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20.05.2024 | Which technology generates a high amount of electricity in winter?

About gigawatts and gigawatt hours

Switzerland needs more electricity in winter. We regularly read about new records in the installation of renewable energy infrastructures, mostly on existing buildings. Typically, the talk is of the number of gigawatts of newly installed capacity. This expansion is encouraging and important! However, it is necessary to consider when the system will actually produce electricity and how expensive it is.

Switzerland is facing a decisive challenge in terms of electricity supply. With the foreseeable phase-out of nuclear energy and the currently still too slow expansion of renewable energy sources, a significant electricity gap is emerging. Axpo's PowerSwit-cher electricity calculator shows a gap of over 50 TWh by 2050 - an amount equivalent to the output of eight nuclear power plants the size of Beznau or 1.5 times Switzerland's total hydropower. At worst, bottlenecks could occur as early as the 2030s and 2040s in the winter months when demand is particularly high and the production of renewable energies is too low due to weather conditions


PowerSwitcher “Business as usual” scenario (winter half-year) 

Distinction between installed capacity and amount produced

To keep the discussion about energy infrastructure expansion objective, it is important to distinguish between installed capacity (e.g., in gigawatts, GW) and the amount of energy actually produced (e.g., in gigawatt-hours, GWh). Installed capacity is the maximum amount of energy a plant can deliver at a given time, while energy production is the amount of electricity actually produced over a given period of time (usually an hour).

In simple terms, the difference between installed capacity and actual production is like the difference between the size of a faucet (installed capacity) and the amount of water that flows out of the faucet in a given time (actual production).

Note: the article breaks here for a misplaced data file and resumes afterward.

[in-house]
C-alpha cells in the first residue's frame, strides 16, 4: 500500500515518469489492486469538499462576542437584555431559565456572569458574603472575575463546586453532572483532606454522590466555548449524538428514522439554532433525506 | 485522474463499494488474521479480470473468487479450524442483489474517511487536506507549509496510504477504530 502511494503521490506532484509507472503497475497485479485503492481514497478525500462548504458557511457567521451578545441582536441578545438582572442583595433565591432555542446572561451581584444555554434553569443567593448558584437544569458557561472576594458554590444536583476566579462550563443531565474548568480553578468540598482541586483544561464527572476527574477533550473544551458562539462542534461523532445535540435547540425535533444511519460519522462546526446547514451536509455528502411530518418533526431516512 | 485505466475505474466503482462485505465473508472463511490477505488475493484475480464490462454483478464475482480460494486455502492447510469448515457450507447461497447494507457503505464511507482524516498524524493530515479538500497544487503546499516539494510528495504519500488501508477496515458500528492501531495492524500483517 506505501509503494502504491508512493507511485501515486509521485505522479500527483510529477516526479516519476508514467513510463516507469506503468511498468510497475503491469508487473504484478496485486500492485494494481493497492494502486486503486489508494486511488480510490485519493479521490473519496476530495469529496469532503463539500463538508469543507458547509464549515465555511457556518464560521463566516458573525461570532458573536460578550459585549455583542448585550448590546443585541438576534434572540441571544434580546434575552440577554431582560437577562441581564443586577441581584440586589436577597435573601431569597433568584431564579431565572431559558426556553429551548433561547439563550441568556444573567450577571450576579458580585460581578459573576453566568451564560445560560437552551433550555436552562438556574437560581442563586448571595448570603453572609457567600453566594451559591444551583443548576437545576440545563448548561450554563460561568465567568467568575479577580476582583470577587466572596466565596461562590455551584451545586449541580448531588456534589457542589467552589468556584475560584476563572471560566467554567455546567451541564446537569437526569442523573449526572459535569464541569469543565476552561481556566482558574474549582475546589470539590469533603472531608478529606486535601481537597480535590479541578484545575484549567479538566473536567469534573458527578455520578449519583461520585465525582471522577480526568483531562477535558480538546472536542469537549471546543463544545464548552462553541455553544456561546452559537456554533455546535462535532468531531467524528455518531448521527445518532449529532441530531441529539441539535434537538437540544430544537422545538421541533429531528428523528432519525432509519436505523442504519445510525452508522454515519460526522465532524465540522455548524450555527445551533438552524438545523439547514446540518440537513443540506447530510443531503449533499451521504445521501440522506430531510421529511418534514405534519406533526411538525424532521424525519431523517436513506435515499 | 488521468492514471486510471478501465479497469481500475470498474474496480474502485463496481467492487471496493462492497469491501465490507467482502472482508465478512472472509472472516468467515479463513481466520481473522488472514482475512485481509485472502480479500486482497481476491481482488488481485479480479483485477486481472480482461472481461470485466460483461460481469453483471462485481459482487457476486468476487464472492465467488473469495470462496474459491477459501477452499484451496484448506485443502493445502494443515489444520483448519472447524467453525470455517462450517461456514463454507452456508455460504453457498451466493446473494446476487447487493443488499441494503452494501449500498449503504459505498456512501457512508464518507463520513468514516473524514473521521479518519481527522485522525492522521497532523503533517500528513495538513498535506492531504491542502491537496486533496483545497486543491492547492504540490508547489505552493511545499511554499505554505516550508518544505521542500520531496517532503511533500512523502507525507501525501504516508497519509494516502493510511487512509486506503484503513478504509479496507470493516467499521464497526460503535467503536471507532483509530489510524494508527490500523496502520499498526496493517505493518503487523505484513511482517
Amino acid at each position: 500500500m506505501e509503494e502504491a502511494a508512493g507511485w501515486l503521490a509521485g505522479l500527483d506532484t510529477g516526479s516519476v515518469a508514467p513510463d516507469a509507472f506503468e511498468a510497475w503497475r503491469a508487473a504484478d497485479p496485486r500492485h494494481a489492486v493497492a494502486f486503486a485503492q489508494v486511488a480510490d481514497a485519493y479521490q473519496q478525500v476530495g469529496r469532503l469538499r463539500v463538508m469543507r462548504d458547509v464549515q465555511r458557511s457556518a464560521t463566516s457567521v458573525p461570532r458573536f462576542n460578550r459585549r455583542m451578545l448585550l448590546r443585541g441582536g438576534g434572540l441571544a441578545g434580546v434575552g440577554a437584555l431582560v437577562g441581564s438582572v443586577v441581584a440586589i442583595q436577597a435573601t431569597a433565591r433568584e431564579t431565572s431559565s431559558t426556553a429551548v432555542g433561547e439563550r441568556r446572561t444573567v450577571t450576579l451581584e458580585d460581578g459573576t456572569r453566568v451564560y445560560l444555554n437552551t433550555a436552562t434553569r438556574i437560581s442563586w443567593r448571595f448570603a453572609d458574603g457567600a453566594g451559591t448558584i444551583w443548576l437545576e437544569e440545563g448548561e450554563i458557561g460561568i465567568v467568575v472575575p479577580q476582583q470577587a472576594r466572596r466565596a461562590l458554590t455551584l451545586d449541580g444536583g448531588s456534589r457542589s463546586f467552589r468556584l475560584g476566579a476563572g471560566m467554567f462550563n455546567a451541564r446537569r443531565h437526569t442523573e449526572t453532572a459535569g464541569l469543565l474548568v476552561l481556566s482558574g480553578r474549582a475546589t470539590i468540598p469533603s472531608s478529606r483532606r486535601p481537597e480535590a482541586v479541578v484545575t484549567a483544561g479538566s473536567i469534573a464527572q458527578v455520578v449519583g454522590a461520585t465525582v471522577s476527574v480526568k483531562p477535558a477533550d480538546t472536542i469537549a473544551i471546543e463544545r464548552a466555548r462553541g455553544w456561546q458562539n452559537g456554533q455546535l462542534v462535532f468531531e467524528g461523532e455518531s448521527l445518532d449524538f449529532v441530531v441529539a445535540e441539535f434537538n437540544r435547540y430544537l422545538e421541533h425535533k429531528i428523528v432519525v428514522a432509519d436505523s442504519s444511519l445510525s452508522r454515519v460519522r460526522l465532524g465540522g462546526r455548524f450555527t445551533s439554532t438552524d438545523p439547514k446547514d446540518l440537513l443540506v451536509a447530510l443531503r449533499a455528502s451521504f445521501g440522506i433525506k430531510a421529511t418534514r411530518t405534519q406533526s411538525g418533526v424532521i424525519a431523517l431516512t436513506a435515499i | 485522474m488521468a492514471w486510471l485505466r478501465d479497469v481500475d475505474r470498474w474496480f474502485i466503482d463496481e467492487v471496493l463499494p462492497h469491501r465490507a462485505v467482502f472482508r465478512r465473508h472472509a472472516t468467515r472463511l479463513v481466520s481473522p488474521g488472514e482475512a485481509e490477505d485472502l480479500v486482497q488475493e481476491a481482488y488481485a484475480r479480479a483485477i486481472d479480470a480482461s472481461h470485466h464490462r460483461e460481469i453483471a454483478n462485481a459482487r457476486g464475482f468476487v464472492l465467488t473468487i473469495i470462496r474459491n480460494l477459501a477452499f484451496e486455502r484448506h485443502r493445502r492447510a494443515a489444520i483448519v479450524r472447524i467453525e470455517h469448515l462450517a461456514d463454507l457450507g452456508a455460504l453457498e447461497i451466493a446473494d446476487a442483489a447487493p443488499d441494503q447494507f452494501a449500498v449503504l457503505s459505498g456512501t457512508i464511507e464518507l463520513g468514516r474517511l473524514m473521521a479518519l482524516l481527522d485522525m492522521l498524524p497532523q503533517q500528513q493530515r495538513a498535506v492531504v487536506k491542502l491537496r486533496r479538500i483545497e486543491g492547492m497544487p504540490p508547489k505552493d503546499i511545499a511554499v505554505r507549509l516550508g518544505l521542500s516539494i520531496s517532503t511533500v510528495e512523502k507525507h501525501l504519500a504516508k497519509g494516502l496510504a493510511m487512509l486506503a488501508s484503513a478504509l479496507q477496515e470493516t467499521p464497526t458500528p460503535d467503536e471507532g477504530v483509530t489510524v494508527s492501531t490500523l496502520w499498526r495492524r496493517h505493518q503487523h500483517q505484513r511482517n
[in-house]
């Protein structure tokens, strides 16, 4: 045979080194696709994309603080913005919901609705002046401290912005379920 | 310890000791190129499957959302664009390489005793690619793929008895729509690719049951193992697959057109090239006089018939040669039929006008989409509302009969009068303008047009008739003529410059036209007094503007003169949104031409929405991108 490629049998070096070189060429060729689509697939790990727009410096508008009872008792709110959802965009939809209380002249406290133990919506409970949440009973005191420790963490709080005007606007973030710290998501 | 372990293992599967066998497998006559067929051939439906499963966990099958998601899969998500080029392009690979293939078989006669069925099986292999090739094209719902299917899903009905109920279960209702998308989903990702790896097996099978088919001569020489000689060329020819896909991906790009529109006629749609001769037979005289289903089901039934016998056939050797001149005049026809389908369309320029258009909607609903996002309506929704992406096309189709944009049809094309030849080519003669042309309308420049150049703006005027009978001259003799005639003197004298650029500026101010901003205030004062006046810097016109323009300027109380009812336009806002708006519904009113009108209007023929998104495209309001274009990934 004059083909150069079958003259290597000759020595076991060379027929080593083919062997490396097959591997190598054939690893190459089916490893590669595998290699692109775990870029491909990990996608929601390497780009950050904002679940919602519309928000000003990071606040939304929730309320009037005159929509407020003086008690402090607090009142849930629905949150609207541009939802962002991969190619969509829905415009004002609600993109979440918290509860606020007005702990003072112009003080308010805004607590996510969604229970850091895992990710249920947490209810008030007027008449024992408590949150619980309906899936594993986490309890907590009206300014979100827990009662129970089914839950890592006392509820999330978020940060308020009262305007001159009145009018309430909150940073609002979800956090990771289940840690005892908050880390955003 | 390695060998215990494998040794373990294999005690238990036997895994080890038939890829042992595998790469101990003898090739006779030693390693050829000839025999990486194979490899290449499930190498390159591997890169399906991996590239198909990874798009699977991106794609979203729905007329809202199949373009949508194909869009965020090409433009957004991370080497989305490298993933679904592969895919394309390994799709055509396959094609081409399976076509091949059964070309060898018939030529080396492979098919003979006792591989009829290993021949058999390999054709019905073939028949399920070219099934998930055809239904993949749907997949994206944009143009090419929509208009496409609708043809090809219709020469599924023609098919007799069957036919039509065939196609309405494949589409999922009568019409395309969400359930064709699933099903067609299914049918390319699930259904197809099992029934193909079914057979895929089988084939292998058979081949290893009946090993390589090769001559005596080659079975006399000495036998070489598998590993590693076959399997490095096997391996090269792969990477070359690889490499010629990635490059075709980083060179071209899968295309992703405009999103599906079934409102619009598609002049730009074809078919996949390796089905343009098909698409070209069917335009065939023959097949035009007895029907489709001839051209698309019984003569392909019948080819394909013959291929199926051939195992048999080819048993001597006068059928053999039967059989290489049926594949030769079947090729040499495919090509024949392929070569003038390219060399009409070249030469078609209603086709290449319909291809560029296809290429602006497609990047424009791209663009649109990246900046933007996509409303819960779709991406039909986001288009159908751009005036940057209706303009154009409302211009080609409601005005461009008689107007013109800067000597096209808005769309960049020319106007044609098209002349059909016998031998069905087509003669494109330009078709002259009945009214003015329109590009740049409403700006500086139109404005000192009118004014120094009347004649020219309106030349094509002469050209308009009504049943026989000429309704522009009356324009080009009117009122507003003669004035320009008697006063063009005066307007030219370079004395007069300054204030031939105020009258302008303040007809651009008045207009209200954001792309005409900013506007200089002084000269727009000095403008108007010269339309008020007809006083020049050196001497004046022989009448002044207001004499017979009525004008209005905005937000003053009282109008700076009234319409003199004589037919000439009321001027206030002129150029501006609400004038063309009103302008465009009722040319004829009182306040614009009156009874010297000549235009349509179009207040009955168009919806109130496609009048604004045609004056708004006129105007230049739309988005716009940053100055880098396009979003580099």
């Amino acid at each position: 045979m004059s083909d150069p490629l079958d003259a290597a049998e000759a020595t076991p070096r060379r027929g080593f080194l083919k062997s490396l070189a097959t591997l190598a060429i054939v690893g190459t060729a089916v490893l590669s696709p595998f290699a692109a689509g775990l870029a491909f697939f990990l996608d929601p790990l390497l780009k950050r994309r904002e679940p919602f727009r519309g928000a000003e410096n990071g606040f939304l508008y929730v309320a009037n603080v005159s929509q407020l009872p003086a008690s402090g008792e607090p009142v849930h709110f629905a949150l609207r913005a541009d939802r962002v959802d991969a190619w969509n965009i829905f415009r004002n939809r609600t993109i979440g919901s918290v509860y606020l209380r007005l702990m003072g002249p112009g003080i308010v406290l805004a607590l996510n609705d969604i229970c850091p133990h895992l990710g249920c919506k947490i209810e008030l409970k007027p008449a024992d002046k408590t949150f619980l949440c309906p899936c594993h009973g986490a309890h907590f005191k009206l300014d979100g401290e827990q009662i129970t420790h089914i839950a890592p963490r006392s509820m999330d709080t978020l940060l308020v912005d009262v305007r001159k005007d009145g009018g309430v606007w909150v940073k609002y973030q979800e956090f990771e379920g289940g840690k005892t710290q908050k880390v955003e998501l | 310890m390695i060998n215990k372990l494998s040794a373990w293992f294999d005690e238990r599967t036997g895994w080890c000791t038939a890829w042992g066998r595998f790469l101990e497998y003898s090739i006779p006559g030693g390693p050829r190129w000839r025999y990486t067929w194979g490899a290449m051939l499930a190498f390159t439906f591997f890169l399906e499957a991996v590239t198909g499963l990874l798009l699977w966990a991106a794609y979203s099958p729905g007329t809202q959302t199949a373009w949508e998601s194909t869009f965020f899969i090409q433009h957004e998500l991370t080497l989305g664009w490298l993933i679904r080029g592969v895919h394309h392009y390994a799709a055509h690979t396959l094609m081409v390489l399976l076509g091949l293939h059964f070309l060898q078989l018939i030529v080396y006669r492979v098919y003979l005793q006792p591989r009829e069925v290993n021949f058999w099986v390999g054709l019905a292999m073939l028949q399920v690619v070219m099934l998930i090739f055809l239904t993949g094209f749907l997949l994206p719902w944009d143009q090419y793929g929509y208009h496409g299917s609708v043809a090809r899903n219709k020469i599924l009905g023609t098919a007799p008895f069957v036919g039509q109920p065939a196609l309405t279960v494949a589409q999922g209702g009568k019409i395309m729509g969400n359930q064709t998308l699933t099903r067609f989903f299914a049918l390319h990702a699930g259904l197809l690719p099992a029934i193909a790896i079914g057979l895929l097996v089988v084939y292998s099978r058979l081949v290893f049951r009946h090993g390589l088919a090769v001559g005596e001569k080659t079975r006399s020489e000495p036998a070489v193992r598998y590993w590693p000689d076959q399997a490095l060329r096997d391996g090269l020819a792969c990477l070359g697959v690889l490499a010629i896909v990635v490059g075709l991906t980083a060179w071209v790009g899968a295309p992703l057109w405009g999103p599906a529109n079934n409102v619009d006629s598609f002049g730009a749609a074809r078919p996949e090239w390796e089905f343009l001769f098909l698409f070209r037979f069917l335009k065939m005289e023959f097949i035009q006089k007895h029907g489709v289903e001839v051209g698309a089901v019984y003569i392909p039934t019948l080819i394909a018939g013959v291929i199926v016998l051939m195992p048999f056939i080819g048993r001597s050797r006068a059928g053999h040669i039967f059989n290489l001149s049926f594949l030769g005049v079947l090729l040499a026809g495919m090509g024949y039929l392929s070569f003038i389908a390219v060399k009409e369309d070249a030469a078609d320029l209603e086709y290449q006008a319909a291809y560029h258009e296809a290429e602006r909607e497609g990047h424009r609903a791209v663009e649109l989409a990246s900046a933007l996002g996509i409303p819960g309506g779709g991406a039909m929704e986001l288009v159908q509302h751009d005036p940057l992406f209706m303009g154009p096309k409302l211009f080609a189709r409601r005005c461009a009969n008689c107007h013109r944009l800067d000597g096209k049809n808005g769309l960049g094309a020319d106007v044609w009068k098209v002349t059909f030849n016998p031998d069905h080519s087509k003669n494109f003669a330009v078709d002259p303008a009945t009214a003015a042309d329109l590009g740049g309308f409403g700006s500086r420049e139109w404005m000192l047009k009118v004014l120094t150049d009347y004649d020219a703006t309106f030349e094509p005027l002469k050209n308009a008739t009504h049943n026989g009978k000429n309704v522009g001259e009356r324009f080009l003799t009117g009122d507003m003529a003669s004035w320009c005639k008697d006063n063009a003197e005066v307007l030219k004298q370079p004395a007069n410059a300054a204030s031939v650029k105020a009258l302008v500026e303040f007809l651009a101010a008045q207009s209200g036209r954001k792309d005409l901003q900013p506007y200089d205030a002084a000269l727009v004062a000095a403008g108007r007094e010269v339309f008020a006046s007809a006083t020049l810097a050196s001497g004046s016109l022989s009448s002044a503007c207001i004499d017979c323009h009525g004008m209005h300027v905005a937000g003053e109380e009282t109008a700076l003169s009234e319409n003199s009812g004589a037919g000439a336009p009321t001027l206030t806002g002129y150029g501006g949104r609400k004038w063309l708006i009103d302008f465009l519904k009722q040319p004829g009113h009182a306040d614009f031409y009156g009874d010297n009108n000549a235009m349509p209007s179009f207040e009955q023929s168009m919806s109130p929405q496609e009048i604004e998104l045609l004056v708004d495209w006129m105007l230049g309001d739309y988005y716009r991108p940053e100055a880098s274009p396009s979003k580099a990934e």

How much production can be achieved depends on the technology - the differences are significant. Not every faucet can be turned on on command and for as long as needed. However, some degree of controllability is essential for times of high demand. In the electricity system, this is winter.

So let's look at specific examples to illustrate the differences between various technologies. We will always assume an installed capacity of 1 GW in Switzerland and look specifically at the winter half-year:

The figures are averages and may differ in real terms. More details on the assumptions made can be found at https://powerswitcher.axpo.com


What is striking is that the one gigawatt hour installed results in very different production figures depending on the technology, especially in winter. The faucet is the same size everywhere, but it cannot be turned on for the same length of time everywhere.

Diversified generation portfolio must be the goal

Switzerland's energy future depends on a clever mix of different energy sources - with a special focus on the reliability of the winter power supply. To use the analogy once again, the more different faucets that can fill a bathtub for different lengths of time at different times, the more certain it is that the tub will be full when you need it.

The cost of the electricity produced is always important in these considerations, too. Even if a technology produces relatively little electricity per installed capacity in the winter, it can still be cost-effective - and therefore valuable. This is true of wind power, for example. Our Power Switcher electricity calculator is available for a comprehensive analysis.

For Switzerland to achieve a smart, winter-proof mix, subsidies should be targeted at technologies that can deliver electricity efficiently and reliably in winter. This is why a yes vote on the Electricity Act on June 9 is an important and necessary step.

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